June 21st, 2012 | Published in commentary
If you spend enough time paying attention to the evolution of e-books, a curious trend emerges. It seems that readers and publishers are at odds. Readers say that they want to be able to read books on whatever device they want once they buy it, publishers say that they will lose their hats if their books aren’t locked down with DRM or if they were willing to sell to libraries. All of this seems to ignore the whole part about readers wanting to read books and publishers wanting to give them books to read. Of course there are exceptions to this, but they are just that, exceptions.
Yesterday, however, I ran across something that gives me some hope, a site called unglue.it. The idea behind unglue.it is that people want to read books and are willing to pay for them and that rights holders (publishers, authors, and estates, mostly) want to receive money for their books. How it works is that it negotiates with the rights holders for a particular work to determine a fair price, then raises that money through crowdfunding (similar to kickstarter) and pais the rights holder. In return, a Creative Commons licensed ebook edition is released, available for free, to everyone on every device with no DRM.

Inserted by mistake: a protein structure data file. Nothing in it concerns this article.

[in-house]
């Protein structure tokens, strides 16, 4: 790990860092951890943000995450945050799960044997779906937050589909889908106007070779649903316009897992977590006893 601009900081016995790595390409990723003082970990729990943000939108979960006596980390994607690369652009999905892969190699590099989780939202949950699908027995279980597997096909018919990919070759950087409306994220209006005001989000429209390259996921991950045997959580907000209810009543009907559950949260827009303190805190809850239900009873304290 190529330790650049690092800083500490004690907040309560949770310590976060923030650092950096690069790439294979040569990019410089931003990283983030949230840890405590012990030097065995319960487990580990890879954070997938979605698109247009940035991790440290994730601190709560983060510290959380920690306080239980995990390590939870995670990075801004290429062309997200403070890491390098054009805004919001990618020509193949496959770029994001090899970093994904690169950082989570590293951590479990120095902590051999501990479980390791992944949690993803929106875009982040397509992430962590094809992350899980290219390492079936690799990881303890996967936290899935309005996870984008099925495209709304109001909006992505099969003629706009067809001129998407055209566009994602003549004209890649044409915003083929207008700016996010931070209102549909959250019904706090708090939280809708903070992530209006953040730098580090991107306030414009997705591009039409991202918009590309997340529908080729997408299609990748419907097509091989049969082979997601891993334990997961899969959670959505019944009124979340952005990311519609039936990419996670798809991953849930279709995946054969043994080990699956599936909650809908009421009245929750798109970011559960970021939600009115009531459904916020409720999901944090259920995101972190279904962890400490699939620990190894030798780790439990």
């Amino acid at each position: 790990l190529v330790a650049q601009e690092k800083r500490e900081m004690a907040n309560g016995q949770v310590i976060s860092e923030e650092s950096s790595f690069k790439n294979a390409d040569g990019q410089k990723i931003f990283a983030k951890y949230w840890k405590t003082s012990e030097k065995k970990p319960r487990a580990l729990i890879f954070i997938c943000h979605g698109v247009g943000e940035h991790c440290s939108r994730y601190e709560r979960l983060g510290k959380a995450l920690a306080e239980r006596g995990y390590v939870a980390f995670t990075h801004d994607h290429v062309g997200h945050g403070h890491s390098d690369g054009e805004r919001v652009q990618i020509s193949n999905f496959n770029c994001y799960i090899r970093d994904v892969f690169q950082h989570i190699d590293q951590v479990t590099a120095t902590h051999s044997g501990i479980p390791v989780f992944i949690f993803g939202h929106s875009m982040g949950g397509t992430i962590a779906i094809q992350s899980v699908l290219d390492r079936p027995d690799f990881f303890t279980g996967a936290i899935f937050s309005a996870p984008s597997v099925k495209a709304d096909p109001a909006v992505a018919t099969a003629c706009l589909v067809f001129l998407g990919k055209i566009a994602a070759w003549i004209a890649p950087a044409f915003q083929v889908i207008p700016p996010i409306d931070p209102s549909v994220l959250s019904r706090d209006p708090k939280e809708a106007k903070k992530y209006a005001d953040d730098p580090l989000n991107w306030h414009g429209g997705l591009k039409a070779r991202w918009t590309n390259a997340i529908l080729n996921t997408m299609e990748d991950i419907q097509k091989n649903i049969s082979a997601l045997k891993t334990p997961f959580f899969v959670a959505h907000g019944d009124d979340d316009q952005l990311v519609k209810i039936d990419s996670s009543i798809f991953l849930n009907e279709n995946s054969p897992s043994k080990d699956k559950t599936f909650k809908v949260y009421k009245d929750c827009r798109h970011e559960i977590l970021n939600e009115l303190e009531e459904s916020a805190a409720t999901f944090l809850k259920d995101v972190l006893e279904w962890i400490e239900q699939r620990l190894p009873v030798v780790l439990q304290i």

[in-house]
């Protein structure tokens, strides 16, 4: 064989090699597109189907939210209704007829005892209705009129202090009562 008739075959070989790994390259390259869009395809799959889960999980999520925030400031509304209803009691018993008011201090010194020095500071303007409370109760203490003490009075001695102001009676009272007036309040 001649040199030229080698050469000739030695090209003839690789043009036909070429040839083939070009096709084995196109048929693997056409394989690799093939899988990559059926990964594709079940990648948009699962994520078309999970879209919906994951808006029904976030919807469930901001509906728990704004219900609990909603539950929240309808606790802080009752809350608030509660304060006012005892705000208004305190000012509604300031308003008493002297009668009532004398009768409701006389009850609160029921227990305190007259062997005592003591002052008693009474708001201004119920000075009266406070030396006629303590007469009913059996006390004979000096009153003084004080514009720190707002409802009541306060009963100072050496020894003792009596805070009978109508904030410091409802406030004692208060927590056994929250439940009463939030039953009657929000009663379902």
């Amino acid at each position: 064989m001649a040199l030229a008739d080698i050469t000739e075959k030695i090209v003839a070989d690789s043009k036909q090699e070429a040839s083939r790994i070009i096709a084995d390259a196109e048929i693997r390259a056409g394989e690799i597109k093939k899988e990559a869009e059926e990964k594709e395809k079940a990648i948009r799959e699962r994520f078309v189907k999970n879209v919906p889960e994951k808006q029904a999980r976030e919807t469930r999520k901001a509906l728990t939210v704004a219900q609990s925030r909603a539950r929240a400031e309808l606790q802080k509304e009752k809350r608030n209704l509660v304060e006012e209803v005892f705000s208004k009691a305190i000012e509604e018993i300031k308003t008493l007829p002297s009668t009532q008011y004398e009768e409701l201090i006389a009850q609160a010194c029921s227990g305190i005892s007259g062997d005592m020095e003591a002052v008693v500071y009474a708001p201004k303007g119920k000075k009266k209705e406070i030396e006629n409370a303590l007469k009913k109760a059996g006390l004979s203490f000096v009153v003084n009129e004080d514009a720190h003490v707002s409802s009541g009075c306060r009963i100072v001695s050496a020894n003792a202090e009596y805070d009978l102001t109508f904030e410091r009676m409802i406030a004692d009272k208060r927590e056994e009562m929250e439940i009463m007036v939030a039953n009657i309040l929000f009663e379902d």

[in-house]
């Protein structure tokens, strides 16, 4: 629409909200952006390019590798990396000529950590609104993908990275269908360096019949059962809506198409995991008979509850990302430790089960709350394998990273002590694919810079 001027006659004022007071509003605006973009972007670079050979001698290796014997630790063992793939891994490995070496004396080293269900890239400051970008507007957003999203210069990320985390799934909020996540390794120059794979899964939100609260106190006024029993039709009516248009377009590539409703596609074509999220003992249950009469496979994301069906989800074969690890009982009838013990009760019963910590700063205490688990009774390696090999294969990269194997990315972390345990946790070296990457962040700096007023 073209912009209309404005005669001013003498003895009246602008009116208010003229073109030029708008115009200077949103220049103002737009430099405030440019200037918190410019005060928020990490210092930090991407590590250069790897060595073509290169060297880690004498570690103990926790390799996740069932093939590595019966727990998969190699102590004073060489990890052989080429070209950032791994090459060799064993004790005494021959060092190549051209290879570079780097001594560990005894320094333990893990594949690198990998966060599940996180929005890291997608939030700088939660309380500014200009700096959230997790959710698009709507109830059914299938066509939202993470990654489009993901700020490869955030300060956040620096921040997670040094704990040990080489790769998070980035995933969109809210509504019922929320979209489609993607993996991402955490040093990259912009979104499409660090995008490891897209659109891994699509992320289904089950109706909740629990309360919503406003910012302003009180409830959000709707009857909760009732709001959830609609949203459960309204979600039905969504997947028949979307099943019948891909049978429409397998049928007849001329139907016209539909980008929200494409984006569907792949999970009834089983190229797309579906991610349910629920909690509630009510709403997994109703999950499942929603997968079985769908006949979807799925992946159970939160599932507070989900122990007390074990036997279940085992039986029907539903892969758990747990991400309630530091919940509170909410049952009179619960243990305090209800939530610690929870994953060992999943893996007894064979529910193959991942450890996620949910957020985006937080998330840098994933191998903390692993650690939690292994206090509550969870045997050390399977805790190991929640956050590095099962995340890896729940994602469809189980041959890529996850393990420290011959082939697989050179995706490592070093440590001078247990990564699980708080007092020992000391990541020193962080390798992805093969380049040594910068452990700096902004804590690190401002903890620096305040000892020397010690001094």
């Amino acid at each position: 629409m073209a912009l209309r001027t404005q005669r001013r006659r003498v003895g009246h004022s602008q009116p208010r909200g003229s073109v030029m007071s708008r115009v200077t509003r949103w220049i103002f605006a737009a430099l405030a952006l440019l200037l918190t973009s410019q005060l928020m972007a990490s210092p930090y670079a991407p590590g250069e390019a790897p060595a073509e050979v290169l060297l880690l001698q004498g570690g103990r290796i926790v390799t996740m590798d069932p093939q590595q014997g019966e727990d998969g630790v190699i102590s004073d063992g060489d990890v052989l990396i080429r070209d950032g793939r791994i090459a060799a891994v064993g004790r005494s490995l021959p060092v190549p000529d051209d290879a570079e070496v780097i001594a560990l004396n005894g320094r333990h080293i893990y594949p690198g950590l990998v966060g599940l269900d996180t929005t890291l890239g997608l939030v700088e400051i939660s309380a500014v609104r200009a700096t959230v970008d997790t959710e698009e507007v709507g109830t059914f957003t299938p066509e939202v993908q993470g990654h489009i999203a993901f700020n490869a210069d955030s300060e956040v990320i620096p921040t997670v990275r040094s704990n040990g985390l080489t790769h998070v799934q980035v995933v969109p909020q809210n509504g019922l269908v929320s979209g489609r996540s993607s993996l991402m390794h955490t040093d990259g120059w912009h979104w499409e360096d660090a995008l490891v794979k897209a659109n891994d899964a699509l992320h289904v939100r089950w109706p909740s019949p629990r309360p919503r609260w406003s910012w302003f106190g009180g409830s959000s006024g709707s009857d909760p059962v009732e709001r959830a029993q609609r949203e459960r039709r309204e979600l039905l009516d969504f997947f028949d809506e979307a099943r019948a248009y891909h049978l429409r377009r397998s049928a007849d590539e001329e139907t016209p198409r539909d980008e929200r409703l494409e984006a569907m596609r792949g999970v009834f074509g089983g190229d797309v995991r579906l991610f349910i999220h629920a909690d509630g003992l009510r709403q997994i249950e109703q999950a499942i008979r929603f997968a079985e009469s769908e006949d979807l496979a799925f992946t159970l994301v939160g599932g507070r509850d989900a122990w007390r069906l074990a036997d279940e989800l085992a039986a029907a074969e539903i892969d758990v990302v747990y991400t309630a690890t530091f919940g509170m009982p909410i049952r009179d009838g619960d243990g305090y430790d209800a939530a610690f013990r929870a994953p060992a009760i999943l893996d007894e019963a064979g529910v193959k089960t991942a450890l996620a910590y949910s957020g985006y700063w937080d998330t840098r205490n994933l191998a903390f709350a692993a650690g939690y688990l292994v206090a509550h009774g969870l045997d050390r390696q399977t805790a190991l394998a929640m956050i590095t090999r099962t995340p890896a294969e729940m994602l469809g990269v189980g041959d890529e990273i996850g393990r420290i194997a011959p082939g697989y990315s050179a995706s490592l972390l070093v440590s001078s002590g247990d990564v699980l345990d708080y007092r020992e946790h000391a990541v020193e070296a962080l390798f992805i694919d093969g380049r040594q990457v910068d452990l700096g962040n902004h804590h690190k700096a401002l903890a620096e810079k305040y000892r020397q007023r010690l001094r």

Of course, this won’t be a panacea for the dysfunctional ebook landscape, but it is certainly a step in the right direction.